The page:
The Measure of America: American Human Development Report 2008-2009, produced by the American Human Development Project, is modeled on the United Nations Development Programme’s global Human Development Report, which has provided authoritative analysis and a ranked index for countries around the world for almost two decades. The Measure of America, published by Columbia University Press and The Social Science Research Council, is the first time the human development approach has been applied in the United States or any other industrialized nation. The report features forewords by Nobel laureate and Harvard Professor Amartya Sen and California venture capitalist William H. Draper III.
Using official government statistics and robust peer-reviewed analysis, the American Human Development Report presents human development rankings for U.S. states, congressional districts, and ethnic groups. It reveals where America is today and sets a benchmark for monitoring progress tomorrow. Unlike the many existing measurements used to assess health, education, or income alone, the American Human Development Index (HD Index) combines these factors into one easy-to-understand measurement. This more comprehensive measure allows for a better understanding of the opportunities open to different groups of Americans.
The Human Development Report series advocates a shift away from a sole focus on economic growth as an end in itself and income as the final measure of a person’s well being. This approach considers both income and growth as important means for human progress, but also looks at other things people value that do not show up in growth figures such as a quality education, a long and healthy life, personal safety, a secure livelihood, and a say in decisions that affect one’s life.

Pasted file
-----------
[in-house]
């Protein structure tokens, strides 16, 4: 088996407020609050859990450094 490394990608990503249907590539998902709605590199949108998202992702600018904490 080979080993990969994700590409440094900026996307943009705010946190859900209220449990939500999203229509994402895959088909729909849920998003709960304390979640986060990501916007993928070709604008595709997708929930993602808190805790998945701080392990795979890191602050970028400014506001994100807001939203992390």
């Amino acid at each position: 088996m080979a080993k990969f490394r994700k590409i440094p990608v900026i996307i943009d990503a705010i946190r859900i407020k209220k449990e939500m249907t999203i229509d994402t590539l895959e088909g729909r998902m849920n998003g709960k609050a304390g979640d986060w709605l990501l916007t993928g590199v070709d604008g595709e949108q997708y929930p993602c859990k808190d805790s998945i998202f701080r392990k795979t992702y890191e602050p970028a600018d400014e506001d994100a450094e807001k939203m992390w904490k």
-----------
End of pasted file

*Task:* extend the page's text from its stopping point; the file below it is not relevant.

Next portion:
The broad purpose of the American Human Development Project and its report is to introduce and champion the human development approach and index and to spur a non-partisan conversation, based on apples-to-apples data, about why such strikingly different results have been achieved. With colorful graphics and accessible language, the report is designed to appeal to a broad audience and to mobilize support for action to address key issues Americans really care about: a quality education, secure livelihoods, decent healthcare, and economic, personal, and community security.
Praise for the Book
“We get in this report not only an evaluation of what the limitations of human development are in the United States, but also how the relative place of America has been slipping in comparison with other countries over recent years. In the skilled hands of Sarah Burd-Sharps, Kristen Lewis, and Eduardo Borges Martins, the contrasts within the country-related to region, race, class, and other important distinctions-receive powerful investigation and exposure. In these growing gaps we can also see one of the most important aspects of the souring of the American Dream, which is so much under discussion today. I do not doubt that The Measure of America will receive the huge attention that it richly deserves.”
—from the foreword by Amartya Sen, Harvard University, winner of the Nobel Prize in Economics
“A rich analysis that will help us forge ahead in creating more economic dynamism, more effective social policies, and an expansion of everyone’s freedom and opportunities.”
—William H. Draper, III, former administrator of the United Nations Development Programme
“This report shows that the quality of life issues we typically associate with the grossly inadequate social welfare programs of under-resourced countries are problems experienced by a shockingly large portion of the American population-perhaps a growing proportion.”
—Pamela B. Walters, Rudy Professor of Sociology at Indiana University, Bloomington